That decision will cost her clients and income, but it wasn't a difficult one. It was the only decision to make, she says. Schoen gave what was left of her own travel money - $3,000 - to other members of her Iraq Peace Team for emergencies before she left the country.
The Intercommunity Justice and Peace Center, a local organization involved in peace work, helped Schoen travel to Iraq both times and will continue to collect funds for her work through the non-profit, tax deductible organization.
"We think she has insight on Iraq that people need to hear," says Sister Alice Gerdeman, the center's executive director.
"I returned home from Baghdad with a heavy heart," Schoen says. "I knew this is where I needed to be because this is where the work and change of heart needs to happen. The voices of the Iraqi people need to be heard and their stories told."
Schoen knows that her colleagues' decision to remain in Iraq may cost them their lives. She hopes her work in the United States can help prevent that - and the deaths of Iraqis and American soldiers, too - from happening.
"We need people in both places," Schoen says. "It's important that the Iraqi people don't feel abandoned. To be willing to go through the exact same thing the population is going through, I call that the power of accompaniment. (But) this is where the problem is, here. The attitude, the misinformation is here."
On Gish's side
Black smoke fills the sky outside the Al-Daar Hotel in Baghdad, both from buildings aflame and pits of burning oil. The plumes look like an approaching storm, someone reports.
Gish is working with a group called Christian Peacemaker Teams. It's a program organized by the Brethren, Quaker and Mennonite churches and other Christians to support people committed to faith-based nonviolent alternatives in places where deadly conflict is present or supported by public policy.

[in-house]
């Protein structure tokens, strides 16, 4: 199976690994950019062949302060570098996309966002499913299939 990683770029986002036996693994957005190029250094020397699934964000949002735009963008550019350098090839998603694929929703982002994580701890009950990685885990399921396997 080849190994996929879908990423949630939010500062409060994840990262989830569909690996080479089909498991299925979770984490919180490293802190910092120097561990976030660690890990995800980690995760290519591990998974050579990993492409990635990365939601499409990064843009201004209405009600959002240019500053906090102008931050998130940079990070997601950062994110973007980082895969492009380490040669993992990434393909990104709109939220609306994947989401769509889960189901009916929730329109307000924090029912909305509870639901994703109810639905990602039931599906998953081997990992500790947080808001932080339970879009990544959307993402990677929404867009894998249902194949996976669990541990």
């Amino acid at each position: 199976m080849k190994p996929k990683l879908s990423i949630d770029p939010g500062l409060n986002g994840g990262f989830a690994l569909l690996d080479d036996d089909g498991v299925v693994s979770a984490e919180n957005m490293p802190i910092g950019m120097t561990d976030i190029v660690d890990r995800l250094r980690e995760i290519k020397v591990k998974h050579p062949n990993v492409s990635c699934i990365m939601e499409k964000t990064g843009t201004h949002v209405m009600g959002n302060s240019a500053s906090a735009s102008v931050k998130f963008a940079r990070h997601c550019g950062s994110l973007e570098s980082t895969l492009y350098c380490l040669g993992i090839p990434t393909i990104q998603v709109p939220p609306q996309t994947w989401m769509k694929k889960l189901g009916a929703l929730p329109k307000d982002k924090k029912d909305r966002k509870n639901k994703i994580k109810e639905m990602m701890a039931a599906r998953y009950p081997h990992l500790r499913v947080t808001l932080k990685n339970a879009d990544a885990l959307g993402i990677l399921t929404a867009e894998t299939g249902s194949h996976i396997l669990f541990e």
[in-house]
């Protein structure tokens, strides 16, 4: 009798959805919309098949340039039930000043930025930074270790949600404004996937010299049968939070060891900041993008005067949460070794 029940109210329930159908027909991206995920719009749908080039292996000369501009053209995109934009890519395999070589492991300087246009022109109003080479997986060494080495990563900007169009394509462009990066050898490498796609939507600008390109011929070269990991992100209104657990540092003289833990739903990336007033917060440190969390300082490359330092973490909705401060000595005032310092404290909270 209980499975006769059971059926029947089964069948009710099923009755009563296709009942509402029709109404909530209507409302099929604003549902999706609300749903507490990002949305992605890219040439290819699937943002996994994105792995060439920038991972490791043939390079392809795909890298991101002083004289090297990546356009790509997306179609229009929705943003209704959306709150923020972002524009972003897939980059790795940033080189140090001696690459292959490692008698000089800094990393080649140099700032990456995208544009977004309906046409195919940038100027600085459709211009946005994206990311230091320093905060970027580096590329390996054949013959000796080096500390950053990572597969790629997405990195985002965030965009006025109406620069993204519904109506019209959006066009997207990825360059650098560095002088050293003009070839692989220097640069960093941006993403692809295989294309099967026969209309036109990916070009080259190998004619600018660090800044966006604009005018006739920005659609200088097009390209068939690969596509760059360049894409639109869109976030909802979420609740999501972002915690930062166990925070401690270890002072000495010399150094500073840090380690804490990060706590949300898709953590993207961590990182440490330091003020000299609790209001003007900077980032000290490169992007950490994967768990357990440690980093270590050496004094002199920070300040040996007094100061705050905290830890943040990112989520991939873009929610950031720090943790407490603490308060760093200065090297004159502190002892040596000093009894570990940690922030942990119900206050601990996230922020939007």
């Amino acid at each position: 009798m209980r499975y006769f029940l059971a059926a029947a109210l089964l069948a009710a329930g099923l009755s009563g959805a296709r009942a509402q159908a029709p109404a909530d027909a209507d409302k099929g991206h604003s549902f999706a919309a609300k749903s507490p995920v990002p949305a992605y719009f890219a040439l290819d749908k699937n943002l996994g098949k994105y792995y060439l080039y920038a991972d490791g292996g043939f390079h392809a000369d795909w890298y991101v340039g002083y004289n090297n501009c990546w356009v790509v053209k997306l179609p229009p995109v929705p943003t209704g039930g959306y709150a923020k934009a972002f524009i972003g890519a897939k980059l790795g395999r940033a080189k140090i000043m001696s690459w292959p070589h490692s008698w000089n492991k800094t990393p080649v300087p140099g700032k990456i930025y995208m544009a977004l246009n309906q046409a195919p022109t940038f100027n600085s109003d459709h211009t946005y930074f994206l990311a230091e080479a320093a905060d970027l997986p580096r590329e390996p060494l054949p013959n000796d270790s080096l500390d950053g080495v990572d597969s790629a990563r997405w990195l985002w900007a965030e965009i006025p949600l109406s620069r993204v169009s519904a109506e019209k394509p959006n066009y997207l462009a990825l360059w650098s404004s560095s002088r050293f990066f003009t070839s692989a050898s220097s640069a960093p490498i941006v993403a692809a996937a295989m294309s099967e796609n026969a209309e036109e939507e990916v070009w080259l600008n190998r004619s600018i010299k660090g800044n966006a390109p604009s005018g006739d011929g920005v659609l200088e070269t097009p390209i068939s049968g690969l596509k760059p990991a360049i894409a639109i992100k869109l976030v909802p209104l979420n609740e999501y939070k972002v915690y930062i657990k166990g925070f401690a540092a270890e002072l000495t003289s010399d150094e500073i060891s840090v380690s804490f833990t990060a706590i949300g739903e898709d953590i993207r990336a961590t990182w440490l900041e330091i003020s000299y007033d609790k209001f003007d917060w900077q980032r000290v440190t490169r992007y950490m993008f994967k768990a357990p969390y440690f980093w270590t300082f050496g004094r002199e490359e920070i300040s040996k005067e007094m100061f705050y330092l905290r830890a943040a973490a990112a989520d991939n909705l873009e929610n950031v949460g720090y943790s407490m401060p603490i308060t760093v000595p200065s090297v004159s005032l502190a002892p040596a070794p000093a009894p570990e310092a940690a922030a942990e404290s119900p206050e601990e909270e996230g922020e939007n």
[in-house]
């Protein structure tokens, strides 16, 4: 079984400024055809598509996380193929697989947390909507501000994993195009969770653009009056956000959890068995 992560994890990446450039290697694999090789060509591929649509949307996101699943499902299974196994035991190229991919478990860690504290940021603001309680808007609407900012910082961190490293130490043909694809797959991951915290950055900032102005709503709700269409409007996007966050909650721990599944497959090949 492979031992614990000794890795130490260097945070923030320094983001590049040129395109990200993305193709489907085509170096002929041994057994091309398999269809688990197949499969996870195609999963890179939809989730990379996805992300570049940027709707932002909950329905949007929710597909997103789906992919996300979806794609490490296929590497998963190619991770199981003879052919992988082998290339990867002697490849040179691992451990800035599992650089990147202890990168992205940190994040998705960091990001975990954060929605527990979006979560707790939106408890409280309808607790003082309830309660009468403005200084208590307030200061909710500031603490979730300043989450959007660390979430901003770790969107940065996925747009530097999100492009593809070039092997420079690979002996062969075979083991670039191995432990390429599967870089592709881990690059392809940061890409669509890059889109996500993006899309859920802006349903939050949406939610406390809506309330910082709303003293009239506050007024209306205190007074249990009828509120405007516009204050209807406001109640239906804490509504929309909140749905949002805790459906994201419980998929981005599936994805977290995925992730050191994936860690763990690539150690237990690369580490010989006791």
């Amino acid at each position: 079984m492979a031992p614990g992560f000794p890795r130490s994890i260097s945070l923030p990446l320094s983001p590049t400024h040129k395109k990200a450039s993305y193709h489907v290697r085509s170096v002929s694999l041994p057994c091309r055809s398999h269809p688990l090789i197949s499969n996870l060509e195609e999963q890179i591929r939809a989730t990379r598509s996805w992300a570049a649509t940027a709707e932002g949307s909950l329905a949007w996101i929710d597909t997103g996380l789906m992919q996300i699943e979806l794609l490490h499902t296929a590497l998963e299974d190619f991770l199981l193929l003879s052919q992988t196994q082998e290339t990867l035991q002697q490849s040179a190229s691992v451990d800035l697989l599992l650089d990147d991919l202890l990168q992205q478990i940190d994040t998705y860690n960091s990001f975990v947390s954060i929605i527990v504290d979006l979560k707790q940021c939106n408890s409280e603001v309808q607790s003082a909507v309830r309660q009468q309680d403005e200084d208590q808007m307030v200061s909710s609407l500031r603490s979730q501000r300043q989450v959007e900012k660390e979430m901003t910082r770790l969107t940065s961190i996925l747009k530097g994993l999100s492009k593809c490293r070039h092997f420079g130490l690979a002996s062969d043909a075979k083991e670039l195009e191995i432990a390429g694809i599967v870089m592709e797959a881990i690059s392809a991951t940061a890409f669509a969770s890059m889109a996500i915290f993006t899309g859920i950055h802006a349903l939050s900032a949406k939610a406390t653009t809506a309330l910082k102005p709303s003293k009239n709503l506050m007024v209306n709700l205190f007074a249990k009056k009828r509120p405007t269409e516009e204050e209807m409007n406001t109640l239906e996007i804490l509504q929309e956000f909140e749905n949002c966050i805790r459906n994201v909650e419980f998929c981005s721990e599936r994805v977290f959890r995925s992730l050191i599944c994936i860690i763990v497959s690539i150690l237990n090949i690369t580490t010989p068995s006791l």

E-mails are sporadic and phone calls even more precarious. A missile attack severed the telephone exchange that serves the south side of the city. The Iraq Peace Team since established a satellite modem to send pictures and updates without using hotel telephones. A short note arrived late Saturday night that the Iraqi government had expelled some members from the country.
"It seems pretty sure that some of them have left," says Art Gish, Peggy's husband. "I do not know if she is one of them. They didn't expel everybody. They are there to make a stand for peace and for all people. My hunch is they must have done something the Iraqi government didn't appreciate."
Bombs continue to shake city buildings. What was spring in Baghdad, filled with warm days, flowering bushes and orange blossoms, Gish says, has turned into sandstorms that paint the sky orange.
The group trudges on with daily work, visiting wounded civilians at the Al Kidri and Al Yarmouk hospitals downtown, doing arts and crafts projects with children at the Sisters of Charity Orphanage. Every street corner has bunkers, people with assault rifles, team members say.
Devout Christians and members of the Church of the Brethren, Peggy and Art have been peace activists for 40 years, often traveling to embattled lands. A year ago, the couple worked in the West Bank.
Baghdad, he says, is a place she needs to be.
Since Peacemakers and Voices work in accord, the two women met during Schoen's first trip. Gish welcomed her group in Amman before they crossed the border. They attended the same meetings in Baghdad.
The rush to buy bottled water, the testing of backup generators and the markup of trips out of the city to the countryside: All have left an indelible mark on their minds.
"People ask me if I am afraid," Gish wrote in one of her e-mails home. "I have to say yes. I don't want to die. I want to come home to Art and the boys and all my family and friends.
"But I am also willing to risk dying if my being here can help prevent thousands of people from dying here or elsewhere.... I believe that it's important that thousands of us be willing to die, not because dying is important, but so we are able to take the risks it takes to so strongly say no to war that governments lose support for these wars and there are no people left to fight them."